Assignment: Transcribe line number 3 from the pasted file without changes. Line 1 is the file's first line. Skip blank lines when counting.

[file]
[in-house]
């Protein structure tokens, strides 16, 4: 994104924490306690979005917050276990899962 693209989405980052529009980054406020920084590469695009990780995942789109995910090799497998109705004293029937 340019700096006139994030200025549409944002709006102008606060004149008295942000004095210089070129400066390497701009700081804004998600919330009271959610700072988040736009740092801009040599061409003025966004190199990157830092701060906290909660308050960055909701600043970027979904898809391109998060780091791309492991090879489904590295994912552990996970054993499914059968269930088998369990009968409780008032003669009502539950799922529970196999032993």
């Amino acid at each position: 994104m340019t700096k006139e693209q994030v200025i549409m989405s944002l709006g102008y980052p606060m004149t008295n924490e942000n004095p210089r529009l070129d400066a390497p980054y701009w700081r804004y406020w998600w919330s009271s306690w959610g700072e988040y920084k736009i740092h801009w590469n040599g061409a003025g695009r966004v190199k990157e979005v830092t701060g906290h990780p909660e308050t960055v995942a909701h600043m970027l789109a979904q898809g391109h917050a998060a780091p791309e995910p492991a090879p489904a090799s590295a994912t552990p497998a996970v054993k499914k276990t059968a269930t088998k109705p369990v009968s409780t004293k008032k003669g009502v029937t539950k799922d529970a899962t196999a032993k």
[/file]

């Amino acid at each position: 994104m340019t700096k006139e693209q994030v200025i549409m989405s944002l709006g102008y980052p606060m004149t008295n924490e942000n004095p210089r529009l070129d400066a390497p980054y701009w700081r804004y406020w998600w919330s009271s306690w959610g700072e988040y920084k736009i740092h801009w590469n040599g061409a003025g695009r966004v190199k990157e979005v830092t701060g906290h990780p909660e308050t960055v995942a909701h600043m970027l789109a979904q898809g391109h917050a998060a780091p791309e995910p492991a090879p489904a090799s590295a994912t552990p497998a996970v054993k499914k276990t059968a269930t088998k109705p369990v009968s409780t004293k008032k003669g009502v029937t539950k799922d529970a899962t196999a032993k």